As I bring this three-part Developing Leadership series to a close, I can think of…
Throughout the 2019 state legislative session, a number of bills to “clean up” the California Consumer Privacy Act of 2018 (CCPA) were put forth by both industry and consumer advocates. Those that made it out of the California State Assembly in May were funneled to the California State Senate’s Judiciary Committee and heard on July 9, just before the start of the month-long recess.
Through the first half of the legislative session in the spring, we had some clear wins:
- AB 1760 (Wicks) bill to make the selling of information opt-in — stalled in the Assembly.
- SB 561 (Jackson) bill to expand the private right of action — held in Senate Appropriations Committee and did not proceed.
- AB 288 (Cunningham) bill that would require a company to delete all personal information upon request — did not move out of the Assembly.
- AB 950 (Levine) bill that would require a company to disclose to the consumer the monetary value to the business of their consumer data, the average price it is paid for a consumer’s data, and the actual price it was paid for a consumer’s data – did not move out of Assembly.
This week, everything came down to the Senate Judiciary Committee’s willingness to reasonably hear, assess, and pass the CCPA amendment bills before them. The two bills of primary interest to us were AB 873 (Irwin) and AB 874 (Irwin) and we wanted both to pass. The final outcome was a mixed result.
- AB 873 would have amended the CCPA to provide that it shall not be construed to require a business to reidentify or otherwise link information that is not maintained as personal information; this bill failed passage by a 3-3 vote with 1 abstaining.
- AB 874 clarifies that “personal information” does not include consumer information that is de-identified or aggregate consumer information, and this bill passed.
Collectively, the California Legislature does not have great objections to clarifying the CCPA or efforts to make it workable without the unintended, negative consequences. There are, however, a couple of significant political obstacles. Senate Judiciary Chair Hannah-Beth Jackson is a staunch privacy supporter who suspects that CCPA amendments were attempts by industry groups to create loopholes for tech companies. Senator Jackson stunned the industry coalitions a couple of weeks ago when she replaced two of her committee members who were receptive to the industry coalitions’ point of view with two brand new Senators. The two junior Senators were not around last year when the CCPA was written, had no substantive background in the issue, and were inclined to vote with their committee chair rather than passing their own judgment. Senate President pro Tempore Toni Atkins could have interceded with Senator Jackson on industry’s behalf. However, Senator Atkins is of the opinion that industry advocates are overblowing the harm of the CCPA and prefers to take a wait-and-see approach before intervening with potential amendments.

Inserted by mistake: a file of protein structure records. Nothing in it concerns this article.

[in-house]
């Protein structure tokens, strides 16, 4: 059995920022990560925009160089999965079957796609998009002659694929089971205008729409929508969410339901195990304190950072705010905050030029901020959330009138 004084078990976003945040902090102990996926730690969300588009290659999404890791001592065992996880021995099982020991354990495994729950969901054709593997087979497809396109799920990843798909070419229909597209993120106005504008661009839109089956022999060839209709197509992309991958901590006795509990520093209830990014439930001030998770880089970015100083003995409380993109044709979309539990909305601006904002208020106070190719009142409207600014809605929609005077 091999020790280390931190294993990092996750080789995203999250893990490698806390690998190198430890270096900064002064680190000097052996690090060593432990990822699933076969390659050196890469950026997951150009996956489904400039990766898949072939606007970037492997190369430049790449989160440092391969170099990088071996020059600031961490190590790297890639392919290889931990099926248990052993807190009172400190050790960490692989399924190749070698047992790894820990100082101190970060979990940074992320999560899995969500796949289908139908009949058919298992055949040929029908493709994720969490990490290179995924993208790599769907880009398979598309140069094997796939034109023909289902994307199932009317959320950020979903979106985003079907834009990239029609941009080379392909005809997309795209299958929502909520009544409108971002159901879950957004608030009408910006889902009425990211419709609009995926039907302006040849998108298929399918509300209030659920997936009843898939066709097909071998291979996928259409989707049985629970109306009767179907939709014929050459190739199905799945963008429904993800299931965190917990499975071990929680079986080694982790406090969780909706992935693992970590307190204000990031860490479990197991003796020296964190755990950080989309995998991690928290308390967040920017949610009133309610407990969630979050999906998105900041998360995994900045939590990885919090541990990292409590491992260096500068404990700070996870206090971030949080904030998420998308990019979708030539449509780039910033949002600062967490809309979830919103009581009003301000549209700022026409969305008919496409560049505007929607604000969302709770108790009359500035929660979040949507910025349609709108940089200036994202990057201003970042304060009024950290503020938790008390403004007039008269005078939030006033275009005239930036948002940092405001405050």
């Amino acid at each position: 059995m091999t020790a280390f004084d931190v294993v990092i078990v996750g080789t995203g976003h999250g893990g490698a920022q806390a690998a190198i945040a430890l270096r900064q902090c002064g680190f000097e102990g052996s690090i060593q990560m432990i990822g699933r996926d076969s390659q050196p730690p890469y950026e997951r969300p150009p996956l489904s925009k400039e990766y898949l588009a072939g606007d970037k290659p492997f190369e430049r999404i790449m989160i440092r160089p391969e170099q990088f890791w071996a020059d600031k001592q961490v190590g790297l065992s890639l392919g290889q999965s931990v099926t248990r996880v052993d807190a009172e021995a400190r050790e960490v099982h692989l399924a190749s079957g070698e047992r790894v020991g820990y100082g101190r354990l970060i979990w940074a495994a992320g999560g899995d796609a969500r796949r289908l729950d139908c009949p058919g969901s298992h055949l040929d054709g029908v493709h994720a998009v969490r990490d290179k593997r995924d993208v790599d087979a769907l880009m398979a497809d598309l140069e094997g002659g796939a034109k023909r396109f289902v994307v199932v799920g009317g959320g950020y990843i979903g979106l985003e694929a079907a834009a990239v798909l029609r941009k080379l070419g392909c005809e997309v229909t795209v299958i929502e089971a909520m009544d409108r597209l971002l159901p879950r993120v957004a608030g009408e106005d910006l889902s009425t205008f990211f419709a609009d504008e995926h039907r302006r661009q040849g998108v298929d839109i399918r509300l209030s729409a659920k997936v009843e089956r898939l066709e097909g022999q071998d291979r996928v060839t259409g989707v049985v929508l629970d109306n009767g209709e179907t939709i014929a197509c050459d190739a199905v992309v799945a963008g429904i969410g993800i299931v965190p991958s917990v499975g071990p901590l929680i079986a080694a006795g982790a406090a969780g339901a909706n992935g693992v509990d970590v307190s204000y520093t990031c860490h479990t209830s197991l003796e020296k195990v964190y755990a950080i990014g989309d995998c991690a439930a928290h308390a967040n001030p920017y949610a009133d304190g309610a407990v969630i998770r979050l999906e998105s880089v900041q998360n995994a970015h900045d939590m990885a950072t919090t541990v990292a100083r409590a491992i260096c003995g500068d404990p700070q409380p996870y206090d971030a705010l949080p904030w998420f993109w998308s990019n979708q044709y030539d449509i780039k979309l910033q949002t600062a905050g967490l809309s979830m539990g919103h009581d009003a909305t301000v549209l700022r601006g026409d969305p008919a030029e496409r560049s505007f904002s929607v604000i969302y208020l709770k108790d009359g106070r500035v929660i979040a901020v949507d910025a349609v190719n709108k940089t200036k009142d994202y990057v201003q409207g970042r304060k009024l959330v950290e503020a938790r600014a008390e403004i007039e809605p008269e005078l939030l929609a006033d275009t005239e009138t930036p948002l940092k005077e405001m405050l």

What comes next?
All bills still moving forward this year are now pending in Senate Appropriations Committee. The legislative session does not conclude until October 13, the deadline for Governor Gavin Newsom to sign/veto bills; however, the outcome of the July 9 Senate Judiciary Committee hearing defined which bills are headed to the Governor’s desk and which are not. Governor Newsom was supportive of the original ballot measure, which was a more extreme version of current law.
This is by no means the end. Conversations and negotiations about next year will begin in earnest after Summer Recess.
The other 49 states
Other states are waiting to see the final version of the CCPA so they can use it as the framework to draft their own state laws. We’ll need to keep a careful watch for outliers, such as New York that is right now examining opt-in legislation. The Shared State Legislation Committee of the Council of State Governments meets on July 19 to examine bills that have become law in one state to identify those that the committee will recommend to other states for consideration. Among those on the docket include the 2018 Vermont law that requires data broker registration and the CCPA.
Our heaviest focus is on a single solution at the federal level, with a national privacy bill that pre-empts state-by-state legislation. The Senate Commerce Committee, and specifically the “Gang of Six,” a bipartisan group of committee members, meets weekly on this issue and they clearly hear the January 1 CCPA ticking clock. The members of the working group are Richard Blumenthal (D-Conn.), Maria Cantwell (D-WA), Jerry Moran (R-KS), Brian Schatz (D-HI), John Thune (R-SD) and Roger Wicker (R-MS).
If your organization has a presence in one of these key jurisdictions – Connecticut, Hawaii, Kansas, Mississippi, South Dakota, and Washington – you can be a strong influencer for the nonprofit sector and we need to hear from you. Please contact me at firstname.lastname@example.org to learn more.
The Nonprofit Alliance (TNPA) is a membership association that formed in 2018 to promote, protect, and strengthen the philanthropic sector in the best interests of donors and beneficiaries. TNPA has been a leading voice for nonprofits in the privacy debates in both California and Washington, DC. For more information, visit https://tnpa.org.